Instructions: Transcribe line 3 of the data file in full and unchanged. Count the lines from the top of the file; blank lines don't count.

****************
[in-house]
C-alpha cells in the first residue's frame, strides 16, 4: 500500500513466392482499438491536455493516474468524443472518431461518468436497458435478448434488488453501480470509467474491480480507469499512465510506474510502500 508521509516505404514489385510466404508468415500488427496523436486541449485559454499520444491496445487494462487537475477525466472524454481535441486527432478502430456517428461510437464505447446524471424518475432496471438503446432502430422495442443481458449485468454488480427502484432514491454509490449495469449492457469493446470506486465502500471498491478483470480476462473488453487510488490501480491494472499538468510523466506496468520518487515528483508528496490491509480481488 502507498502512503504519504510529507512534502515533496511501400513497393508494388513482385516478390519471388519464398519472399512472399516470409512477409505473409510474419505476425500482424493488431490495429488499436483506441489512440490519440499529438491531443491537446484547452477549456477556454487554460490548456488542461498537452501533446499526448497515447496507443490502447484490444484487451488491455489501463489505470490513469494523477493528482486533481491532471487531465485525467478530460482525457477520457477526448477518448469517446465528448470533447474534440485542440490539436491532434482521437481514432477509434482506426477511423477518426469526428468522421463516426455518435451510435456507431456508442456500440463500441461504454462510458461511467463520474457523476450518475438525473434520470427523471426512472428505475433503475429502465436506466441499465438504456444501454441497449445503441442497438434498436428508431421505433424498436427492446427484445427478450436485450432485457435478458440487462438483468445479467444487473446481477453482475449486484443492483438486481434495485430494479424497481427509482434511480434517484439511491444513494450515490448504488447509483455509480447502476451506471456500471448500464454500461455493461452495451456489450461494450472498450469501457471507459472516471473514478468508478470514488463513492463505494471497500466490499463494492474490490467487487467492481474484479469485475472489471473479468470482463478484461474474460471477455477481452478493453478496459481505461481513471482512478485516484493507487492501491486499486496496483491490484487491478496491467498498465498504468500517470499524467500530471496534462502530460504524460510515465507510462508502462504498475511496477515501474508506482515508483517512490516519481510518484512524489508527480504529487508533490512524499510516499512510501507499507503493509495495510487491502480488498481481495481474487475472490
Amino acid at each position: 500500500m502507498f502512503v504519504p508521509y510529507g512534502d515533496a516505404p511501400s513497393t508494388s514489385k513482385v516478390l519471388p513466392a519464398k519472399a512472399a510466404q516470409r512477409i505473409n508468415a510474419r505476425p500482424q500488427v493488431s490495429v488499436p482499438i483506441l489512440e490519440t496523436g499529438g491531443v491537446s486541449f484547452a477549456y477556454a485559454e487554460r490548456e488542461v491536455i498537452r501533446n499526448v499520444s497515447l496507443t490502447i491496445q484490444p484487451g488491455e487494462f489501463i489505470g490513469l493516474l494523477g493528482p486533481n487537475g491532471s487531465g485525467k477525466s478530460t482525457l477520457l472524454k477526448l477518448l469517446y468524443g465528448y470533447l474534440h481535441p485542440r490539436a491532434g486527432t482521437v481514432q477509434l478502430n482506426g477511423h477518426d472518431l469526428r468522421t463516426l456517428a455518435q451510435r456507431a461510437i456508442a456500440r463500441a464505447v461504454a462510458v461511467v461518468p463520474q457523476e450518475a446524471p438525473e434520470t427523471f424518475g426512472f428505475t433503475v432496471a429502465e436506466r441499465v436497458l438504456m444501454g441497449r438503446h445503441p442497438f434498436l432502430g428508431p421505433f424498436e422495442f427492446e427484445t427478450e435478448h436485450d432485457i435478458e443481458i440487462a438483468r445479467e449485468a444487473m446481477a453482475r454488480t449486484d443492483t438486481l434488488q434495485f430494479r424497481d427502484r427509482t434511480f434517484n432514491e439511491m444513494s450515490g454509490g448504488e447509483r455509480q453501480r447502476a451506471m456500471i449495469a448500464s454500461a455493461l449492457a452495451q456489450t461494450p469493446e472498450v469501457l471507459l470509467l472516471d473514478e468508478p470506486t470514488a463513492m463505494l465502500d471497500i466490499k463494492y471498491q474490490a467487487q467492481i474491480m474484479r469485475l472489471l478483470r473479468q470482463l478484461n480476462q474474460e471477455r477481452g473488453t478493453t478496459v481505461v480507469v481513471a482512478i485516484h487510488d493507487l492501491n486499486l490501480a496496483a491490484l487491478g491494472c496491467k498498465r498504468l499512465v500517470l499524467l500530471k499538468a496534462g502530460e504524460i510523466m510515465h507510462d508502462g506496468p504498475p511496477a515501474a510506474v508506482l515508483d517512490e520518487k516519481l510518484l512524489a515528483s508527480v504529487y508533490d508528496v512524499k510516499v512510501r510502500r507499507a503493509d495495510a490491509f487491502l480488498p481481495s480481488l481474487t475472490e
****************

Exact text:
Amino acid at each position: 500500500m502507498f502512503v504519504p508521509y510529507g512534502d515533496a516505404p511501400s513497393t508494388s514489385k513482385v516478390l519471388p513466392a519464398k519472399a512472399a510466404q516470409r512477409i505473409n508468415a510474419r505476425p500482424q500488427v493488431s490495429v488499436p482499438i483506441l489512440e490519440t496523436g499529438g491531443v491537446s486541449f484547452a477549456y477556454a485559454e487554460r490548456e488542461v491536455i498537452r501533446n499526448v499520444s497515447l496507443t490502447i491496445q484490444p484487451g488491455e487494462f489501463i489505470g490513469l493516474l494523477g493528482p486533481n487537475g491532471s487531465g485525467k477525466s478530460t482525457l477520457l472524454k477526448l477518448l469517446y468524443g465528448y470533447l474534440h481535441p485542440r490539436a491532434g486527432t482521437v481514432q477509434l478502430n482506426g477511423h477518426d472518431l469526428r468522421t463516426l456517428a455518435q451510435r456507431a461510437i456508442a456500440r463500441a464505447v461504454a462510458v461511467v461518468p463520474q457523476e450518475a446524471p438525473e434520470t427523471f424518475g426512472f428505475t433503475v432496471a429502465e436506466r441499465v436497458l438504456m444501454g441497449r438503446h445503441p442497438f434498436l432502430g428508431p421505433f424498436e422495442f427492446e427484445t427478450e435478448h436485450d432485457i435478458e443481458i440487462a438483468r445479467e449485468a444487473m446481477a453482475r454488480t449486484d443492483t438486481l434488488q434495485f430494479r424497481d427502484r427509482t434511480f434517484n432514491e439511491m444513494s450515490g454509490g448504488e447509483r455509480q453501480r447502476a451506471m456500471i449495469a448500464s454500461a455493461l449492457a452495451q456489450t461494450p469493446e472498450v469501457l471507459l470509467l472516471d473514478e468508478p470506486t470514488a463513492m463505494l465502500d471497500i466490499k463494492y471498491q474490490a467487487q467492481i474491480m474484479r469485475l472489471l478483470r473479468q470482463l478484461n480476462q474474460e471477455r477481452g473488453t478493453t478496459v481505461v480507469v481513471a482512478i485516484h487510488d493507487l492501491n486499486l490501480a496496483a491490484l487491478g491494472c496491467k498498465r498504468l499512465v500517470l499524467l500530471k499538468a496534462g502530460e504524460i510523466m510515465h507510462d508502462g506496468p504498475p511496477a515501474a510506474v508506482l515508483d517512490e520518487k516519481l510518484l512524489a515528483s508527480v504529487y508533490d508528496v512524499k510516499v512510501r510502500r507499507a503493509d495495510a490491509f487491502l480488498p481481495s480481488l481474487t475472490e